We have a Coldfusion server that hosts multiple applications, all in their own subfolder. Something like:<ul><li>/webrootfolder/applicationA</li> <li>/webrootfolder/applicationB</li> </ul>
Furthermore, on the development server, we have a copy of a given application per developer, each being a Subversion working copy:<ul><li>/webrootfolder/applicationA_dev1</li> <li>/webrootfolder/applicationA_dev2</li> <li>/webrootfolder/applicationA_dev3</li> </ul>
Since we are running Coldfusion 7 (with major resistance to upgrading), I find myself stuck as I want to use CFCs in packages. Here are the various issues, attempted solutions and issues with these too:<ul><li>Using a relative component name only works if there is a single package, which would make a mess of components in a single folder.</li> <li>Using sub-packages works as long as you never reference components in parent packages, which seems to easily happen when extending, instanciating or using a component as a cfargument type.</li> <li>Using a full CFC path starting from the root doesn't work with our multiple copies per developer. ** Using a dynamic path with a variable was my solution as of now... until I realized it doesn't work with extends or cfargument type... ** Using server mappings doesn't work in development as we would have one alias per developer copy. I expect the code to be folder-independant. ** Using application specific mappings (defined in Application.cfc) doesn't work because CF7 and not CF8+.</li> <li>Creating local dummy copies of needed CFCs and cfinclude-ing the content of the actual CFCs (with relative paths "../../") was my previous solution. It works, but it's so messy having these clones all over. ** Very recently, I have discovered this solution does not always work. Coldfusion gets confused by same-named functions being included in various CFCs apparently.</li> <li>Using development Coldfusion servers on each developer's machine, allowing for the application path to always be
/webrootfolder/applicationA(suggested by Mark A Kruger). ** Main issue here would be to convince the computer team to let us install this. It might take a long time, which I fear I don't have. ** There may be other issues with network configuration (giving access to DB maybe, I'm not sure) which will also have to go through the network team and take a while, if it's even allowed.</li> </ul><h2>One website per application / folder - Changing the root</h2>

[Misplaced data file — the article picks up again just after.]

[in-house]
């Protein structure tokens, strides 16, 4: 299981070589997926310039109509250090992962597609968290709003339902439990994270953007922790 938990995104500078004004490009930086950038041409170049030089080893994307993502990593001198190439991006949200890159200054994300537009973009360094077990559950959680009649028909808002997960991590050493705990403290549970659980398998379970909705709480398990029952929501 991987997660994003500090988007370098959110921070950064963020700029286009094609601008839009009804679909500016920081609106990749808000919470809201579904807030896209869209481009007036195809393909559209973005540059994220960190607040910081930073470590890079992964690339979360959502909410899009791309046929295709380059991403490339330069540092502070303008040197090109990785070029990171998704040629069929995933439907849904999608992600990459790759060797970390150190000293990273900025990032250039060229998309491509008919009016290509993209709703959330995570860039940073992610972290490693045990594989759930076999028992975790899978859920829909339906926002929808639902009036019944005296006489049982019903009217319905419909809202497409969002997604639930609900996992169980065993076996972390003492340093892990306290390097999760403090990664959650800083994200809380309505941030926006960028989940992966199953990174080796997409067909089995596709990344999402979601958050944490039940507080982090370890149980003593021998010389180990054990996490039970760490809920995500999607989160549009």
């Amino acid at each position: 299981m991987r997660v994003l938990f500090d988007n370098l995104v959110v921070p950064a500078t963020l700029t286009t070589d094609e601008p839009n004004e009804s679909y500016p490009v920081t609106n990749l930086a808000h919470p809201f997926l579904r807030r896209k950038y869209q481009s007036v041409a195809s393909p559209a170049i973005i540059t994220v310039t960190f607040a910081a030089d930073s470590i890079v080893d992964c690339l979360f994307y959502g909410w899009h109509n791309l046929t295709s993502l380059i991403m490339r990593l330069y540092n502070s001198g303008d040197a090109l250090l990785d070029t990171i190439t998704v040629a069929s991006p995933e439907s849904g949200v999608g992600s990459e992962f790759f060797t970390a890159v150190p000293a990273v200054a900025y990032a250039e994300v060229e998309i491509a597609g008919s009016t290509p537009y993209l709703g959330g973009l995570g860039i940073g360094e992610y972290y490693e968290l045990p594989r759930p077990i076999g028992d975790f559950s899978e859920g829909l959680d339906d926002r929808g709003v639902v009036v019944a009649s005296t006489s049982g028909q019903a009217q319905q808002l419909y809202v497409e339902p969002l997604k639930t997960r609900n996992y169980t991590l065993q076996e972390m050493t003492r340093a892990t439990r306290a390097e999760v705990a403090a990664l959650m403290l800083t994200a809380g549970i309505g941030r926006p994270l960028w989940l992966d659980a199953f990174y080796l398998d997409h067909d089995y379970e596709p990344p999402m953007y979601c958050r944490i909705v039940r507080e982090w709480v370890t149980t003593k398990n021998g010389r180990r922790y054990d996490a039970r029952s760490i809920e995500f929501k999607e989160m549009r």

I have taken time to explore the way the websites/applications are configured in IIS 6. After some research, I found out it's possible to create bindings just like what I was used to under Unix/Apache. At the moment, all applications are in their own subfolder of the web root. Aliases are configured, making "domain.com/appA" point to the "/webrootfolder/applicationA" folder, for example. But it is still a single IIS website with lots of sub paths. The Coldfusion root (for CFC and includes) is thus based on the root of that one website (/webrootfolder).
I made a quick test and managed to have a second IIS website on the server, bound to port 8080 (instead of the default 80). I made this one point directly to /webrootfolder/applicationA/cfm (which is really the root of the app). With this, Coldfusion recognizes that folder as the root and instanciating the "Object" CFC looks for it as
This is exactly what we had in my previous job and it worked really well. That said, it was a small company and I fear this solution may have issues. Mostly: how do I point people to this website? Using port binding isn't very user friendly (our users are not techies). Having a specific domain for each application sounds nice but might be costly, especially if HTTPS is involved (or so I've heard). Subdomains might be another solution but seems to have similar issues.<h2>So...</h2>
Have I missed anything? Am I stuck with one of the "messy" solutions?
I have access to the Coldfusion admin panel and possibly the IIS configuration, though I'll most likely be limited if a solution affects the paths or URLs of <em>other</em> applications on the server.Answer1:
I once asked for directions to a fishing lake from an old farmer in southern Illinois. He scratched his head for a moment and then said to me, "Son, you can't get there from here." :) I think you may be in the same boat Leo.
The problem is not packaging, the problem is your SDLC goes against best practice. Any sort of "dev" server should mirror production - something you have already scrambled with your approach. Moreover, it appears that your developers each have a <em>copy of their own code</em> on the dev server. That makes me think back 12 years when my buddy and I, just starting our small dev shop, hosted code on a dev server and developed against it directly - but that approach is not easily sustained and the larger your team the worse it gets as you have found.
What you <em>should</em> do is run your dev server as a mirror of production. Then allow your developers to run the code on their own workstations - local development as we call it. Then you use your source control to handle differences, merging branches etc. In that case each of your developers could use packaging as you intend and these sort of issues go by the wayside.
I realize I'm giving you the solution that "cuts the Gordian knot" so to speak - but it is the right one. I imagine you are wasting some effort and time with the current configuration and I suspect production deployments or even assembling code for QA is a huge challenge for you at the moment.